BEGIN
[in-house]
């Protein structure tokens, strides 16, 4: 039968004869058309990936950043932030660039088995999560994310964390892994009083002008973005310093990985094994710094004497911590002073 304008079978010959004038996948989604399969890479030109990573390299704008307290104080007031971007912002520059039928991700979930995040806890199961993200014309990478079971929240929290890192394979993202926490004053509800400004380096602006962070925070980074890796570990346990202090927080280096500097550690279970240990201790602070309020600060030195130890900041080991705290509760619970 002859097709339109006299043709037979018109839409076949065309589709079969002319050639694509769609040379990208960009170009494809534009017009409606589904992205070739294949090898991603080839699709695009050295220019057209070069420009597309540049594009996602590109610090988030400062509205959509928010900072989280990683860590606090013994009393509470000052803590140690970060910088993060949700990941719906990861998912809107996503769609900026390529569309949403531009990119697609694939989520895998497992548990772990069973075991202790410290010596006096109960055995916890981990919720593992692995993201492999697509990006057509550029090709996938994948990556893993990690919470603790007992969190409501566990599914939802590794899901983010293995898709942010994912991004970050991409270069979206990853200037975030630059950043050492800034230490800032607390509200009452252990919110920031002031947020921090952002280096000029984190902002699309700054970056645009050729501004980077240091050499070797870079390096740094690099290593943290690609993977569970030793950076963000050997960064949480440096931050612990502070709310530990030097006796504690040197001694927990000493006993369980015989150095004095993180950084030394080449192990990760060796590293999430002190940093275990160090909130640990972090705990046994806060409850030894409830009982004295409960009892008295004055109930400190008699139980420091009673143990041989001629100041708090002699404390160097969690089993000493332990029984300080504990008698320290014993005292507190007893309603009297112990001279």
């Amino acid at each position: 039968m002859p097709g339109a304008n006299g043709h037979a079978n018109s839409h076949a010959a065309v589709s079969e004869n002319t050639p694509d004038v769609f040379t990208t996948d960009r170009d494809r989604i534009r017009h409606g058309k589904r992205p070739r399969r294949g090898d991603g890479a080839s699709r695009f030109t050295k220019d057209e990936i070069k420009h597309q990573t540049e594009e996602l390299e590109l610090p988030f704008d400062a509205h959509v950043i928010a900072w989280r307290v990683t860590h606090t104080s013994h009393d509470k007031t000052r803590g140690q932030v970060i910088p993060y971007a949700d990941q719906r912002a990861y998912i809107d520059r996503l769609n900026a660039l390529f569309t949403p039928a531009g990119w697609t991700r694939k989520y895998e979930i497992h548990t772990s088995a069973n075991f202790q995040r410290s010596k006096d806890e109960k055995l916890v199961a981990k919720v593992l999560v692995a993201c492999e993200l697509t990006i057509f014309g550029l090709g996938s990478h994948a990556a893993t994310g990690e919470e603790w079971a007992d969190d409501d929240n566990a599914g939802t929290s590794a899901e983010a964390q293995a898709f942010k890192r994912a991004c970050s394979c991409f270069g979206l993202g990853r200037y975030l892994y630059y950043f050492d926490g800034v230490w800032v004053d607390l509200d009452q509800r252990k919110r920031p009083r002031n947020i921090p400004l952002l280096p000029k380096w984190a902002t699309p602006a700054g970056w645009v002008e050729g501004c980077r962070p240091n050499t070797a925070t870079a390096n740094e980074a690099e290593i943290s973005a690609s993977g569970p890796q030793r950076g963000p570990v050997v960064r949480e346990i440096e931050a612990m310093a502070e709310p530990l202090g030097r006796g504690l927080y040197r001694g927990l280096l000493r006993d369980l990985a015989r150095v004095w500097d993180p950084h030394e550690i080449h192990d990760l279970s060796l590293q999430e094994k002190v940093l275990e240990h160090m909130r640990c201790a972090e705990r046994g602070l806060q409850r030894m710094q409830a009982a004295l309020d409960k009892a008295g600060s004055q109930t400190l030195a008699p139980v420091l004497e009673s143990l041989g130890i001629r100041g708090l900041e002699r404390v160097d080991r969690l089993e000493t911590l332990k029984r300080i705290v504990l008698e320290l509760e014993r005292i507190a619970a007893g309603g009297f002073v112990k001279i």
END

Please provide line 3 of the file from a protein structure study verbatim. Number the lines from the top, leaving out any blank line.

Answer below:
């Amino acid at each position: 039968m002859p097709g339109a304008n006299g043709h037979a079978n018109s839409h076949a010959a065309v589709s079969e004869n002319t050639p694509d004038v769609f040379t990208t996948d960009r170009d494809r989604i534009r017009h409606g058309k589904r992205p070739r399969r294949g090898d991603g890479a080839s699709r695009f030109t050295k220019d057209e990936i070069k420009h597309q990573t540049e594009e996602l390299e590109l610090p988030f704008d400062a509205h959509v950043i928010a900072w989280r307290v990683t860590h606090t104080s013994h009393d509470k007031t000052r803590g140690q932030v970060i910088p993060y971007a949700d990941q719906r912002a990861y998912i809107d520059r996503l769609n900026a660039l390529f569309t949403p039928a531009g990119w697609t991700r694939k989520y895998e979930i497992h548990t772990s088995a069973n075991f202790q995040r410290s010596k006096d806890e109960k055995l916890v199961a981990k919720v593992l999560v692995a993201c492999e993200l697509t990006i057509f014309g550029l090709g996938s990478h994948a990556a893993t994310g990690e919470e603790w079971a007992d969190d409501d929240n566990a599914g939802t929290s590794a899901e983010a964390q293995a898709f942010k890192r994912a991004c970050s394979c991409f270069g979206l993202g990853r200037y975030l892994y630059y950043f050492d926490g800034v230490w800032v004053d607390l509200d009452q509800r252990k919110r920031p009083r002031n947020i921090p400004l952002l280096p000029k380096w984190a902002t699309p602006a700054g970056w645009v002008e050729g501004c980077r962070p240091n050499t070797a925070t870079a390096n740094e980074a690099e290593i943290s973005a690609s993977g569970p890796q030793r950076g963000p570990v050997v960064r949480e346990i440096e931050a612990m310093a502070e709310p530990l202090g030097r006796g504690l927080y040197r001694g927990l280096l000493r006993d369980l990985a015989r150095v004095w500097d993180p950084h030394e550690i080449h192990d990760l279970s060796l590293q999430e094994k002190v940093l275990e240990h160090m909130r640990c201790a972090e705990r046994g602070l806060q409850r030894m710094q409830a009982a004295l309020d409960k009892a008295g600060s004055q109930t400190l030195a008699p139980v420091l004497e009673s143990l041989g130890i001629r100041g708090l900041e002699r404390v160097d080991r969690l089993e000493t911590l332990k029984r300080i705290v504990l008698e320290l509760e014993r005292i507190a619970a007893g309603g009297f002073v112990k001279i």